Noonan rules out any action by Europe on Ireland’s corporate tax rate
Irish officials are likely to face questioning from visiting German deputies on tax arrangements for Apple
Minister for Finance Michael Noonan has ruled out any action by Europe on Ireland’s corporate tax rate.
Speaking in Limerick earlier Mr Noonan was responding to suggestions by German finance politicians who are due to argue in Dublin today that Ireland can expect no further debt relief from its EU partners unless it shows readiness to reform its corporate tax system.
Minister Noonan admitted it may the view of individual members but said:
“That link has never been made to me and I am a few years going out to Europe,” Minister Noonan said.
“Tax matters are matters for sovereign governments. Everybody knows theres a new OECD study into corporate taxes right across the world with the G20 countries backing it and we are cooperating fully with that . But nobody in Europe has ever made the link between Ireland’s corporate tax rates and any action that might be taken by the Commission in other areas in respect of Ireland, so quite frankly I don’t believe it. “
Minister Noonan said he would be meeting with members of the Bundestag finance committee who are visiting until Wednesday.
“It may be view of individual members but I am actually meeting that delegation this week when they come to Dublin. They are members of the German parliament and they are on an officialy parlianmentary visit to Dublin so I will discuss matters full with them,” he added.
Members of the Bundestag finance committee, have suggested that naming the investors who benefited from EU-IMF bailouts in Ireland and elsewhere would boost the chances of further European debt relief.
“Right now, nobody is talking about legacy debt in Germany and I would expect that the idea of sharing part of the Irish debt burden is not popular with German taxpayers,” said Dr Gerhard Schick, a senior deputy with the opposition Green Party and deputy head of the Bundestag committee.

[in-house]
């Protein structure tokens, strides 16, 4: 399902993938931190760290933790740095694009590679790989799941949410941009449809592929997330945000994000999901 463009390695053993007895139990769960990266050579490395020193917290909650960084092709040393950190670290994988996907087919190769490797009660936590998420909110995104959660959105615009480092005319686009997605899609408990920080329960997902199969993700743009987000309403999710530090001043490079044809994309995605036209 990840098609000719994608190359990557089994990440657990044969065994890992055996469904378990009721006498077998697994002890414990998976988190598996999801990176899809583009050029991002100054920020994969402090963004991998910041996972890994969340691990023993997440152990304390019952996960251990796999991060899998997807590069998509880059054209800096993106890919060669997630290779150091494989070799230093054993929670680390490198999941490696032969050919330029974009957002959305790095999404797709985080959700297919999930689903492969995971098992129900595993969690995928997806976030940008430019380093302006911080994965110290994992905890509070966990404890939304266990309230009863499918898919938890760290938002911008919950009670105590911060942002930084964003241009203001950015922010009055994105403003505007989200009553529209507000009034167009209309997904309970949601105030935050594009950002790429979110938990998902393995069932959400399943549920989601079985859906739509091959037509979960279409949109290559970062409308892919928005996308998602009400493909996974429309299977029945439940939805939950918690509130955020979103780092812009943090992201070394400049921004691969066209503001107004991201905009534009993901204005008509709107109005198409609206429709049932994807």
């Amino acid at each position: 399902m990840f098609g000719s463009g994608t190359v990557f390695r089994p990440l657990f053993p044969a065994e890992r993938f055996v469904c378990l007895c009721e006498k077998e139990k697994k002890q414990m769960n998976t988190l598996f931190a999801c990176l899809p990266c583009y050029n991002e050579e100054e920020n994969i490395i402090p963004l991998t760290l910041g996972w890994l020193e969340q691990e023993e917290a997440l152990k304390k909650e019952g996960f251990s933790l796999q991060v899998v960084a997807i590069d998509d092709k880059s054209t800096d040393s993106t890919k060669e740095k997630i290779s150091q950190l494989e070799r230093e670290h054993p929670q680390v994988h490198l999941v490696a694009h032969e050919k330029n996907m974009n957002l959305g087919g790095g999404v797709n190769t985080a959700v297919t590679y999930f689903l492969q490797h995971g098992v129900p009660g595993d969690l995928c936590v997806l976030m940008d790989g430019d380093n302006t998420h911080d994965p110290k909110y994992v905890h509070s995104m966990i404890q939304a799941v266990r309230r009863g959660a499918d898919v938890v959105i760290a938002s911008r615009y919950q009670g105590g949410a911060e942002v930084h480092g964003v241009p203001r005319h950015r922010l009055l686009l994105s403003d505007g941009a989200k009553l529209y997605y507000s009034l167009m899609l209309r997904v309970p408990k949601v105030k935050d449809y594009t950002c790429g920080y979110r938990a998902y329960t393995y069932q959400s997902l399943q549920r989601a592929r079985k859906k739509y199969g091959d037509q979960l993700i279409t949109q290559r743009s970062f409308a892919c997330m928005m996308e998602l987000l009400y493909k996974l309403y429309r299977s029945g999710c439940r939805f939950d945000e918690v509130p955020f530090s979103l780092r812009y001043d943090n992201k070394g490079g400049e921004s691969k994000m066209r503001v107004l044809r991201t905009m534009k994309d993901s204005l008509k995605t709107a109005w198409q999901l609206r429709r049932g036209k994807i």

“We need greater transparency,” said Dr Schick, who is leading the delegation to Dublin.
“Naming the creditors who were assisted [with the EU-IMF bailout] would assist the discussion in Europe for further debt relief.”
During their two-day visit, the committee will hold talks with Government officials and TDs about the recent EU-IMF bailout, with the Irish side expected to air outstanding financial expectations.
Berlin has rebuffed Irish calls for further financial concessions, such as investment from the ESM bailout fund to replace state investment in nationalised banks, until they are satisfied by the operation of the so-called banking union, with powers to regulate and wind up European banks.
In addition to political meetings, the German visitors will hold talks with economists, officials from Nama and the financial regulator.
Dr Schick said his committee had many questions about post-crisis reforms of the regulator and the rise of the so- called shadow banking sector. Some estimates say this sector of brass-plate and letter-box banks is worth €1.7 trillion - more than 10 times the worth of all products and services the State produces in a year, ie the gross national product.
“It’s unsettling the ideputyression one gets from press reports that everything is continuing as before in Ireland, but in the shadow banking sector rather than the banking sector,” said Dr Schick.
Irish officials are likely to face close questioning from the visiting German deputies on tax arrangements for Apple, after Ireland was one of three countries targeted by the European Commission in a tax investigation launched last week.